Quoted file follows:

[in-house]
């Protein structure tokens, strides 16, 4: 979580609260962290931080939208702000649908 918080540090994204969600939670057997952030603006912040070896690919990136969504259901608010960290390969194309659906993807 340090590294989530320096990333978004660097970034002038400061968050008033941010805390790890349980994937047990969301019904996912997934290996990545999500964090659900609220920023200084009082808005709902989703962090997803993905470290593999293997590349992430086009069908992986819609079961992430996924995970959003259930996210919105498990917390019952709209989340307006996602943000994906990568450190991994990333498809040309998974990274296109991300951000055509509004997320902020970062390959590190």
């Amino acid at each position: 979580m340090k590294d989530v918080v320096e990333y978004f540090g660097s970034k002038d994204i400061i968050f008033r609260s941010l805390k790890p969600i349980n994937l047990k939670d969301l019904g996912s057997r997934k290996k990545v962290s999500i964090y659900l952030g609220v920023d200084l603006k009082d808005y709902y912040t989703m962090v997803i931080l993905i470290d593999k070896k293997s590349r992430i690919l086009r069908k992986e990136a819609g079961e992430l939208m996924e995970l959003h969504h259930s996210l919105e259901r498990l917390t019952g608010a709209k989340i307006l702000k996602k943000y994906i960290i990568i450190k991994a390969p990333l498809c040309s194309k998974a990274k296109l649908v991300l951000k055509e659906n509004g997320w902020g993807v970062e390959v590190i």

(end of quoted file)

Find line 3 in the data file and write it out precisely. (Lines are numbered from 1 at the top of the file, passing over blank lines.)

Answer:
């Amino acid at each position: 979580m340090k590294d989530v918080v320096e990333y978004f540090g660097s970034k002038d994204i400061i968050f008033r609260s941010l805390k790890p969600i349980n994937l047990k939670d969301l019904g996912s057997r997934k290996k990545v962290s999500i964090y659900l952030g609220v920023d200084l603006k009082d808005y709902y912040t989703m962090v997803i931080l993905i470290d593999k070896k293997s590349r992430i690919l086009r069908k992986e990136a819609g079961e992430l939208m996924e995970l959003h969504h259930s996210l919105e259901r498990l917390t019952g608010a709209k989340i307006l702000k996602k943000y994906i960290i990568i450190k991994a390969p990333l498809c040309s194309k998974a990274k296109l649908v991300l951000k055509e659906n509004g997320w902020g993807v970062e390959v590190i």